Honestly speaking, we have reviewed quite a number of true wireless earbuds here at Nasi Lemak Tech. We’re no connoisseurs, but we’re seasoned, to say the least. When the Galaxy Buds was first announced during the keynote for the global launching of the Galaxy S10 series, we were shocked to see the relatively affordable price RM499. Compared to the previous IconX, this is affordable.
With the Galaxy Buds on our hands and in our ears, we are here to tell you exactly how it feels and how it sounds, alongside with the handful of features that are integrated into the Samsung Galaxy Buds.
The packaging design is actually quite a big departure from what we’ve seen in the past. The packaging design itself does ring a bell in my mind but I can’t pinpoint where I’ve seen it before. Its design vibe feels somewhat bold, if that makes sense.
The overall unboxing experience is rather simple – you get the Galaxy Buds and also an accessories box. You get a simple USB-C cable alongside with two more different sizes for both the eartips and the wing tips.
Its familiar design
I’ve seen many people comparing the new Samsung Galaxy Buds with the IconX. They’re both very similar, and it makes sense to compare them both. The IconX has a larger cradle with a larger battery, but the Galaxy Buds took a different path.
The new smaller cradle means smaller battery capacity – which we will talk about it later – and I do think that Samsung overengineered the cradle a little. To open the hinge, you need a bit more force to overcome the magnets. Once opened, the hinge can be opened all the way up to a 90° with a satisfying click. This click is so satisfying that I found myself playing it like a fidget toy.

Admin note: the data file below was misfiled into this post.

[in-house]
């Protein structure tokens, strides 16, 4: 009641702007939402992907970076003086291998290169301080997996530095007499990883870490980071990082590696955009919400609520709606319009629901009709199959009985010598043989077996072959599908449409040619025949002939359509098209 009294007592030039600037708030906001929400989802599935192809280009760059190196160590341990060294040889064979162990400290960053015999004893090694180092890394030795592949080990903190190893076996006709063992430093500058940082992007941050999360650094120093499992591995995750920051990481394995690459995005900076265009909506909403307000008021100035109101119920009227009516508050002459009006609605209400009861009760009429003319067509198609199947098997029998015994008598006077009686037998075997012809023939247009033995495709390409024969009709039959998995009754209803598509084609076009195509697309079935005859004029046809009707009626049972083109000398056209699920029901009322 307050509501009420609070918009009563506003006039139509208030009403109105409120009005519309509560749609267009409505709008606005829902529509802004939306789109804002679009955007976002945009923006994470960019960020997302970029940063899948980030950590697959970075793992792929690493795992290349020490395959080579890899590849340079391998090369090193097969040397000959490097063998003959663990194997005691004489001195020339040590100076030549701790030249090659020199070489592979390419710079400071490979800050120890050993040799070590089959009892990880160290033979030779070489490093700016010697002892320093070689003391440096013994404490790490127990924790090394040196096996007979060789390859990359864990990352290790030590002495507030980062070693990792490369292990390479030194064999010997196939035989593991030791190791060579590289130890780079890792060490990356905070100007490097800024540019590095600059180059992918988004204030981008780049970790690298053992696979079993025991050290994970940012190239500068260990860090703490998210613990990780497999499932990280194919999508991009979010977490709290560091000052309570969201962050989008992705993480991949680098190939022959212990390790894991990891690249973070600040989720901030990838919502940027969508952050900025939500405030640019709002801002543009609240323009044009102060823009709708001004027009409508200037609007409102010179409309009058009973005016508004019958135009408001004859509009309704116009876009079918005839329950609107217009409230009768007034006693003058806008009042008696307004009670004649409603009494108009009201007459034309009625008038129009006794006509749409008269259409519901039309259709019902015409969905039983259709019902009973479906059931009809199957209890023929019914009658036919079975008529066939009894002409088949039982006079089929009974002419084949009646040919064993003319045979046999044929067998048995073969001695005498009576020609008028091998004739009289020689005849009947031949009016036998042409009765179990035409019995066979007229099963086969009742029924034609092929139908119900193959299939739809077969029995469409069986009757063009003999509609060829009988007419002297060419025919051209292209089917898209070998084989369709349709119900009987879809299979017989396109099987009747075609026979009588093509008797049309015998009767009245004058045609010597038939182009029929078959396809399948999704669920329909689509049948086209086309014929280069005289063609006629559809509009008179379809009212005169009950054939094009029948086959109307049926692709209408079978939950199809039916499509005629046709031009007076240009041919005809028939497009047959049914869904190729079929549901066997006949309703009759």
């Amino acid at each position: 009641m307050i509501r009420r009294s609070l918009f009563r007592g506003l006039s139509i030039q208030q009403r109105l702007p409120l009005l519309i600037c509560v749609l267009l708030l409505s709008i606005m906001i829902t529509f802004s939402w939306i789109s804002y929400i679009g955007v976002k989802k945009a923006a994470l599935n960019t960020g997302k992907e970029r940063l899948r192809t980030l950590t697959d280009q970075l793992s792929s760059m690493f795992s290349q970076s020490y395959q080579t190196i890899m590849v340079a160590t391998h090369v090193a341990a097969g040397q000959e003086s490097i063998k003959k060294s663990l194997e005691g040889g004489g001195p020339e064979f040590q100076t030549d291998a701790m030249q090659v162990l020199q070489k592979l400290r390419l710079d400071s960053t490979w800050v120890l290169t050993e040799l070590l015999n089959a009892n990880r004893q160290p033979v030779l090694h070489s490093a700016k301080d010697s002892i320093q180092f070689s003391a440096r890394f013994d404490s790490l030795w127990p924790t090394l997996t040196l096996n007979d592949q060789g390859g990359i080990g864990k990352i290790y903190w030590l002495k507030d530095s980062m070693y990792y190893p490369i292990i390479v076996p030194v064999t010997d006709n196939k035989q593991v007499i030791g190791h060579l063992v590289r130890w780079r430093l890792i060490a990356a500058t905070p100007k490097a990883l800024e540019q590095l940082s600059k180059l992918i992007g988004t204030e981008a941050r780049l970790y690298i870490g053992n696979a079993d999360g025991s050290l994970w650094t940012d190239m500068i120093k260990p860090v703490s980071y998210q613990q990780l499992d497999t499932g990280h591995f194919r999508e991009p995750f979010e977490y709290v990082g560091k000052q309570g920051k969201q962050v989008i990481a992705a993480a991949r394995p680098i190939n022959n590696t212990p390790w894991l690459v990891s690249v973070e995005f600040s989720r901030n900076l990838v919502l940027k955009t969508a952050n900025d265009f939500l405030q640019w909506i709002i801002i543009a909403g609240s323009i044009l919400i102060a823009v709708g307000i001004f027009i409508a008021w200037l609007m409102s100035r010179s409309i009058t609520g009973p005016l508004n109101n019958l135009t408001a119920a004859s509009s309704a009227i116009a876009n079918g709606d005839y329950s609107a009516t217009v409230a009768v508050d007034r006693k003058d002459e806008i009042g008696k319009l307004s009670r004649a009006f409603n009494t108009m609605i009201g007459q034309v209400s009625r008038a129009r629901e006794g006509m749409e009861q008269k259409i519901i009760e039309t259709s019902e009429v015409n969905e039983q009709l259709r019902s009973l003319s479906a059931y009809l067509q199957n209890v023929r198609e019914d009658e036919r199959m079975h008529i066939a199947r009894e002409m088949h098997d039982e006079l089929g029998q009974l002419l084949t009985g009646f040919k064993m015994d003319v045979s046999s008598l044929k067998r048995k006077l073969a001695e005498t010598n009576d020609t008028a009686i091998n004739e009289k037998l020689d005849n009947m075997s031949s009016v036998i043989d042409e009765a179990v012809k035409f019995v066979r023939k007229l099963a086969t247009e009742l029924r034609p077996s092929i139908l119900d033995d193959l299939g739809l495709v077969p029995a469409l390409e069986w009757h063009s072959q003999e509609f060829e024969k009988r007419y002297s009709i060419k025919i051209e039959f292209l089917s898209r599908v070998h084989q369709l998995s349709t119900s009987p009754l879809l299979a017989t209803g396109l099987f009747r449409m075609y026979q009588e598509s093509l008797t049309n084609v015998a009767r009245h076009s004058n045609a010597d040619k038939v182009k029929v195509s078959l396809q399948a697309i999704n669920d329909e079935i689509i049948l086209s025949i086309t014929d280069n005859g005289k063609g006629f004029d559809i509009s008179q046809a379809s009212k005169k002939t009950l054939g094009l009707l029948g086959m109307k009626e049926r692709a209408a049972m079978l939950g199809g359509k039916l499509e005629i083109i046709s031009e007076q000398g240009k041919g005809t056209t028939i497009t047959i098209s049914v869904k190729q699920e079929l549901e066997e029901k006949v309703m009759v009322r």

Comparing once again with the IconX, the Galaxy Buds have the same earbud design. However, the wing tips itself have a simpler design and possibly better since it does not have a hole in the wing tip.
The amount of features
Oh boi, the Galaxy Buds does come with a lot of features. You’ll need the Samsung Galaxy Wearable app. However, this app is only available for all Android phones on the Google Play Store. Once that’s installed, the Galaxy Buds can be paired easily via the app. It takes a few button presses but once that is done, everything is ready to go.
At first glance, the app gives you the battery level of each individual earbud. Something to take note here is that the battery levels displayed here are rounded off to the nearest 5.
The Galaxy buds themselves also have a touchpad on each earbud. These touchpads have gestures built into them, as listed below:
- Single tap – play/pause
- Double tap – next track
- Triple tap – previous track
- Touch and hold – customizable
The last one here is the only gesture that can be customized. There are a few different options for you to choose from. My favorite one here is to toggle ambient sound.
Ambient sound is a feature that allows the user to hear the surrounding. How? By utilizing the microphones on the Galaxy Buds itself to capture the surrounding noise and let the user listen to the environment. This is especially useful for pedestrians who are crossing the streets and whatnot. You can even enhance the volume of spoken words to hear better without taking off the Galaxy Buds – but that makes you look like a jerk than being cool, though.
The ambient sound feature here doesn’t sound the best when compared to others but at least it’s there and it works. Once again, I’m not trying to talk with the Galaxy Buds on my ears.
There is also a proximity sensor on each earbud to detect if the user is wearing the Buds or not. I find it to be quite unnecessary since it’s either on my ears or in the cradle anyway, so why have the sensor to play/pause for me in the first place?